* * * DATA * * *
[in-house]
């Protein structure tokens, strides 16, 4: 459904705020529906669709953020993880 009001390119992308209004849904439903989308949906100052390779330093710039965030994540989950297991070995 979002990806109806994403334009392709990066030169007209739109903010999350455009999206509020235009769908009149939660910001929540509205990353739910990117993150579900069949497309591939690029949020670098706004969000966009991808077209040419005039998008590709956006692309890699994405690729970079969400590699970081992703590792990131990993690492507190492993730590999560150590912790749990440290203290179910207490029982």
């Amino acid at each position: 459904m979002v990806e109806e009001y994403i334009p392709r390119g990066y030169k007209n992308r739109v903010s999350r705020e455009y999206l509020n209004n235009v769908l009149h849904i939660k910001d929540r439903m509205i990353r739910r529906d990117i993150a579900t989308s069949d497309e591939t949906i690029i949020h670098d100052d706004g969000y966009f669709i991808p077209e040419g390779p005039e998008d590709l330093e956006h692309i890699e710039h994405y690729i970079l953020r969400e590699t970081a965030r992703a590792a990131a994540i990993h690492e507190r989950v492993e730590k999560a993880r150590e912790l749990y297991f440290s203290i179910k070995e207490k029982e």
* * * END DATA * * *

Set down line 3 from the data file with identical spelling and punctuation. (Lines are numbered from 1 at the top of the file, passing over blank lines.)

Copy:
């Amino acid at each position: 459904m979002v990806e109806e009001y994403i334009p392709r390119g990066y030169k007209n992308r739109v903010s999350r705020e455009y999206l509020n209004n235009v769908l009149h849904i939660k910001d929540r439903m509205i990353r739910r529906d990117i993150a579900t989308s069949d497309e591939t949906i690029i949020h670098d100052d706004g969000y966009f669709i991808p077209e040419g390779p005039e998008d590709l330093e956006h692309i890699e710039h994405y690729i970079l953020r969400e590699t970081a965030r992703a590792a990131a994540i990993h690492e507190r989950v492993e730590k999560a993880r150590e912790l749990y297991f440290s203290i179910k070995e207490k029982e």